1.15. CATEGORIES – warm-up with lots of revisionThe teacher writes words and concepts he/she wants to revise on the blackboard in a mingled way. They all belong to certaincategories or topics.In teams of 4 students, the teacher says a category and one member of the team goes to the blackboard and explains one wordthat belongs to that category. Then, the student erases it.At the end, all the students have to rewrite the words back in the blackboard. Will they remember them? 1.16. RECREATE A SCENE OR A PICTUREChoose a couple of students. They must give instructions to the rest of the students and tell them how they must place in orderto copy a picture. 1.17. DINGBATS-ONE At http://www.kensquiz.co.uk/documents/Dingbats1A.pdf 1.18. DOUBLE DOUBLEDouble double this, double double thatDouble this, double thatDouble double this that 1.19. PICK UP A CARDPick up a card from a pile of cards the teacher has given you and define it. 1.20. ENERGIZERS - Studentorgs.umich.edu/downloads/handouts/icebreakers.pdf - Similar block all studentorgs.umich.edu results - File Format: PDF/Adobe Acrobat – Quick View - In high school, I lettered in basketball. I even dunked on…. The class. When she was introduced she stood up and greeted everybody by saying that those who… 1.21. Teaching tips: Energizers in the Classroomwww.the-teachers-lung.com/.../teaching-tips-energizer... - United States Cached 15 Mar 2012 – Looking for some fresh ideas forclassroom energizers? … I’ve posted a few of my favourite energizers here. … High school English Teacher. 1.22. FIRST DAY ACTIVITY * See Appendix: First Day Activity 1.23. TEN TWENTY THIRTY AUCTION * See Appendix: Ten Twenty Thirty Auction
2. LOW TECH ACTIVITIESThese activities aim to promote communication and should be achievable by most learners. They require little to no preparationand can be recycled/re-used for most contents. They require little to no preparation and can be recycled for most contents.Learners are engaged throughout, active and repletion facilitates retention.These activities include: So you said… Sticky Labels Walk and Swap Visualisation with music Dyadic circle Strangers Chatting Collocation tables/walls Instant Boardgame * See Appendix: Low tech activities 3. MINIMAL RESOURCES: WHAT TO DO WHEN THE PHOTOCOPIER BREAKS DOWN! 3.1. Back to the board game (use to revise vocabulary/grammar) 3.2. Grammar Circle Game 3.3. Which word do you like? 3.4. Do you…? Have you…? Can you….? 3.5. Students are asked to speak for about one minute on a topic of your choice. 3.6. Crystal Ball 3.7. Sell the product! 3.8. Let’s change lives 3.9. The adverb game 3.10. Rhyme Contest * See Appendix: Minimal Resources. 4. LEAD-IN ACTIVITIES 4.1. Sticky NotesIn groups and using sticky notes, each student must brainstorm 2 or 3 ideas and stick them on a large piece of paper.For example:A good teacher is someone who…A good CLIL teacher is someone who…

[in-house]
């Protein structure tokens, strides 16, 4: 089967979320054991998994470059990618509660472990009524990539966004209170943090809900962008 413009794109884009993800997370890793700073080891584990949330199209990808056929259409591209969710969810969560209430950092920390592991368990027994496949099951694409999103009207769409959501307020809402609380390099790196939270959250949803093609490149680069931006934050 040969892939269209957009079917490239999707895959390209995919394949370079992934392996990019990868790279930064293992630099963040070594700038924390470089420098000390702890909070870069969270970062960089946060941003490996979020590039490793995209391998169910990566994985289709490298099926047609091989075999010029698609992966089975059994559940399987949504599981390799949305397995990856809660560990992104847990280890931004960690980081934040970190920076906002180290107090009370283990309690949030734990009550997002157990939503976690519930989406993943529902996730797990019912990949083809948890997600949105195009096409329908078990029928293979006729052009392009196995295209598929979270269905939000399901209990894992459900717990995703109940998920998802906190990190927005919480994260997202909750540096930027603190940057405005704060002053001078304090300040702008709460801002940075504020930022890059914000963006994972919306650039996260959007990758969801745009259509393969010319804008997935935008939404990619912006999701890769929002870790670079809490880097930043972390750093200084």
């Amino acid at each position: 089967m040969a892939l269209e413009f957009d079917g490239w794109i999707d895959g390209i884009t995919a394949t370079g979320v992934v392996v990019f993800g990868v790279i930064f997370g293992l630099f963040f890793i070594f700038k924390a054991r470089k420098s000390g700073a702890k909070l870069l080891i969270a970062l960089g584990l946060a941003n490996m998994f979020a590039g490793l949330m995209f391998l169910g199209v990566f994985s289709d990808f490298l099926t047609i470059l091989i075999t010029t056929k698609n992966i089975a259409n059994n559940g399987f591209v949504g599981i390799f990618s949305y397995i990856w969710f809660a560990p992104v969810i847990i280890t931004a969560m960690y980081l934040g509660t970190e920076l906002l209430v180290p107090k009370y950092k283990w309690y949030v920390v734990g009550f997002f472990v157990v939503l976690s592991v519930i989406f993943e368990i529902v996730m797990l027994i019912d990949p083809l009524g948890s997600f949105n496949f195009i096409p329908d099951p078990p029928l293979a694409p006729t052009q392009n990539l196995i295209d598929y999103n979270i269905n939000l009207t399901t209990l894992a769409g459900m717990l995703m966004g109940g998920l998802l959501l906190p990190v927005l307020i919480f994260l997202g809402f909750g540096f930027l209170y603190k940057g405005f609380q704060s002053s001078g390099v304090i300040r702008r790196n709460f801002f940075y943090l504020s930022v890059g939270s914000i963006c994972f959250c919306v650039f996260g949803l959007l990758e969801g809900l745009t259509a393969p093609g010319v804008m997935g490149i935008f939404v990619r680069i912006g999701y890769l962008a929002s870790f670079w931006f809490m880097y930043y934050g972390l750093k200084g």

4.2. Match photographs with word cloud (pre-teach vocabulary and lead-in)Give each student a word cloud with words you would like to teach/revise. Then, in groups of four, spread photographs thatmatch the words. Students must give a word to each photo in pairs. Then, the two pairs discuss their results. 4.3. FLY SWATSWith fly swats, spread the photos again. In groups of four, the student defines or says a word and the students must hit thecorrect photo. 4.4. Match words with their meaning (pre-teach vocabulary)The words will appear in a following reading or listening. 4.5. Word cloud (it can also be a warm-up activity)Give a word cloud to each group of 3. The word cloud contains several words. Students choose 3 words and provide a title for anewspaper or a website. They have to guess what the topic will be in class that day. * See Appendix: Word Cloud Example 5. USING GAMES5.1. What makes a good game? It has rules There is a winner and anyone could be a winner There is a clear aim/goal It is fun Generally involves everybody It’s motivating It has a competitive and a cooperative element It builds up team-spirit There is an element of change/skill5.2. Why use games in the language classroom? Learners generally enjoy playing games They provide a context and purpose for using language They take the focus away from language practice for its own sake They provide an authentic framework for rules (bonus language exposure) They generate enthusiasm and involvement They allow for achievement and success They develop important general learning and social skills They promote natural communication and interaction They provide variety in moods, pace, skills, interaction patterns The same game can often be played at different linguistic levels5.3. Things to remember: Clear instructions Demonstrate the game Feed in and encourage the learners to use interactive language for playing Stop the game before learners lose interest (sometimes).